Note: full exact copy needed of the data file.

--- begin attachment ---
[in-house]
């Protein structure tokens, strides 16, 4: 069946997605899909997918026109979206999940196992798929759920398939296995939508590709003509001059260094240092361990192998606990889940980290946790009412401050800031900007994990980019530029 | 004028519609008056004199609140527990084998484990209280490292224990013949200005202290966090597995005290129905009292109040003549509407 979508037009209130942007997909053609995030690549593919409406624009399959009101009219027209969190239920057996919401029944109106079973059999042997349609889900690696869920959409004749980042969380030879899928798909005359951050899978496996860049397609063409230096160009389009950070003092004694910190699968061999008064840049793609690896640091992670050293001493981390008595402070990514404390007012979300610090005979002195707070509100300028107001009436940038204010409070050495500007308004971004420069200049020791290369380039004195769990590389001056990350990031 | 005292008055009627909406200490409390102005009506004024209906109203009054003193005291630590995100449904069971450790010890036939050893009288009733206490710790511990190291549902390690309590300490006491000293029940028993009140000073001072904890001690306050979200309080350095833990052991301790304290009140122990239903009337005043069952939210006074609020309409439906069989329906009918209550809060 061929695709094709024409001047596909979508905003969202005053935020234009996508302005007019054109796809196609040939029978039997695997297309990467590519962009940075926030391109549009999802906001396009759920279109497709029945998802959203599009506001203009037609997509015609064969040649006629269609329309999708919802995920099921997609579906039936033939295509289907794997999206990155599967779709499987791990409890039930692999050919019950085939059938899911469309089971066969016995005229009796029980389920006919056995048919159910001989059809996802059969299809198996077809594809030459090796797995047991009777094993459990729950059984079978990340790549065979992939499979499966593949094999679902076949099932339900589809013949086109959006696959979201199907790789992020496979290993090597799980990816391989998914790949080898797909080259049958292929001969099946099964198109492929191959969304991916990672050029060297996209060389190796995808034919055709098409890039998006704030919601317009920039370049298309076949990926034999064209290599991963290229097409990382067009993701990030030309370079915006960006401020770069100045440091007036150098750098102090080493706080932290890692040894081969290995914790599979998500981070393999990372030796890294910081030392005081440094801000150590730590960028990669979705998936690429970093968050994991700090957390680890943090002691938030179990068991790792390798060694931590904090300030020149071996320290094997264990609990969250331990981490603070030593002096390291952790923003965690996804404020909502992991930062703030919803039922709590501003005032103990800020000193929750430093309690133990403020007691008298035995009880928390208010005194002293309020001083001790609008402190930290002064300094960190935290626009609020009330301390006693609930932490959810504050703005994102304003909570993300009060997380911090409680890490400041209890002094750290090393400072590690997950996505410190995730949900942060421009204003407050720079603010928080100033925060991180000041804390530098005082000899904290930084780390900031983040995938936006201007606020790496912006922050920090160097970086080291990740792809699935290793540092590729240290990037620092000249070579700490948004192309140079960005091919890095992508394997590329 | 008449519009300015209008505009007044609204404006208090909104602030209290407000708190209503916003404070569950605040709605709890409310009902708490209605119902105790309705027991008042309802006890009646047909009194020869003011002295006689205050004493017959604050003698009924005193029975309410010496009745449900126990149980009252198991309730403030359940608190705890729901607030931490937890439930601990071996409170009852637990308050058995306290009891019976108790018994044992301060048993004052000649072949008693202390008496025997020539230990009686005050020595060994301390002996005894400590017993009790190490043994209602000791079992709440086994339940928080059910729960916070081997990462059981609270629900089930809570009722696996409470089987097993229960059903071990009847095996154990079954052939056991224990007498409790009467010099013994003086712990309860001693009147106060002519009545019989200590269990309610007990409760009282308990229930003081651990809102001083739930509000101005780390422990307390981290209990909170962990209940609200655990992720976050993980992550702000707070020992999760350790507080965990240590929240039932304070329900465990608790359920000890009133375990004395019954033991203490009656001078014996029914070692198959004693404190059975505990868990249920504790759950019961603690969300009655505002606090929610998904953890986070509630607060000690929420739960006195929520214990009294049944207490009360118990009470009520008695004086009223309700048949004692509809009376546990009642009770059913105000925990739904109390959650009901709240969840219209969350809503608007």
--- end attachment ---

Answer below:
[in-house]
């Protein structure tokens, strides 16, 4: 069946997605899909997918026109979206999940196992798929759920398939296995939508590709003509001059260094240092361990192998606990889940980290946790009412401050800031900007994990980019530029 | 004028519609008056004199609140527990084998484990209280490292224990013949200005202290966090597995005290129905009292109040003549509407 979508037009209130942007997909053609995030690549593919409406624009399959009101009219027209969190239920057996919401029944109106079973059999042997349609889900690696869920959409004749980042969380030879899928798909005359951050899978496996860049397609063409230096160009389009950070003092004694910190699968061999008064840049793609690896640091992670050293001493981390008595402070990514404390007012979300610090005979002195707070509100300028107001009436940038204010409070050495500007308004971004420069200049020791290369380039004195769990590389001056990350990031 | 005292008055009627909406200490409390102005009506004024209906109203009054003193005291630590995100449904069971450790010890036939050893009288009733206490710790511990190291549902390690309590300490006491000293029940028993009140000073001072904890001690306050979200309080350095833990052991301790304290009140122990239903009337005043069952939210006074609020309409439906069989329906009918209550809060 061929695709094709024409001047596909979508905003969202005053935020234009996508302005007019054109796809196609040939029978039997695997297309990467590519962009940075926030391109549009999802906001396009759920279109497709029945998802959203599009506001203009037609997509015609064969040649006629269609329309999708919802995920099921997609579906039936033939295509289907794997999206990155599967779709499987791990409890039930692999050919019950085939059938899911469309089971066969016995005229009796029980389920006919056995048919159910001989059809996802059969299809198996077809594809030459090796797995047991009777094993459990729950059984079978990340790549065979992939499979499966593949094999679902076949099932339900589809013949086109959006696959979201199907790789992020496979290993090597799980990816391989998914790949080898797909080259049958292929001969099946099964198109492929191959969304991916990672050029060297996209060389190796995808034919055709098409890039998006704030919601317009920039370049298309076949990926034999064209290599991963290229097409990382067009993701990030030309370079915006960006401020770069100045440091007036150098750098102090080493706080932290890692040894081969290995914790599979998500981070393999990372030796890294910081030392005081440094801000150590730590960028990669979705998936690429970093968050994991700090957390680890943090002691938030179990068991790792390798060694931590904090300030020149071996320290094997264990609990969250331990981490603070030593002096390291952790923003965690996804404020909502992991930062703030919803039922709590501003005032103990800020000193929750430093309690133990403020007691008298035995009880928390208010005194002293309020001083001790609008402190930290002064300094960190935290626009609020009330301390006693609930932490959810504050703005994102304003909570993300009060997380911090409680890490400041209890002094750290090393400072590690997950996505410190995730949900942060421009204003407050720079603010928080100033925060991180000041804390530098005082000899904290930084780390900031983040995938936006201007606020790496912006922050920090160097970086080291990740792809699935290793540092590729240290990037620092000249070579700490948004192309140079960005091919890095992508394997590329 | 008449519009300015209008505009007044609204404006208090909104602030209290407000708190209503916003404070569950605040709605709890409310009902708490209605119902105790309705027991008042309802006890009646047909009194020869003011002295006689205050004493017959604050003698009924005193029975309410010496009745449900126990149980009252198991309730403030359940608190705890729901607030931490937890439930601990071996409170009852637990308050058995306290009891019976108790018994044992301060048993004052000649072949008693202390008496025997020539230990009686005050020595060994301390002996005894400590017993009790190490043994209602000791079992709440086994339940928080059910729960916070081997990462059981609270629900089930809570009722696996409470089987097993229960059903071990009847095996154990079954052939056991224990007498409790009467010099013994003086712990309860001693009147106060002519009545019989200590269990309610007990409760009282308990229930003081651990809102001083739930509000101005780390422990307390981290209990909170962990209940609200655990992720976050993980992550702000707070020992999760350790507080965990240590929240039932304070329900465990608790359920000890009133375990004395019954033991203490009656001078014996029914070692198959004693404190059975505990868990249920504790759950019961603690969300009655505002606090929610998904953890986070509630607060000690929420739960006195929520214990009294049944207490009360118990009470009520008695004086009223309700048949004692509809009376546990009642009770059913105000925990739904109390959650009901709240969840219209969350809503608007």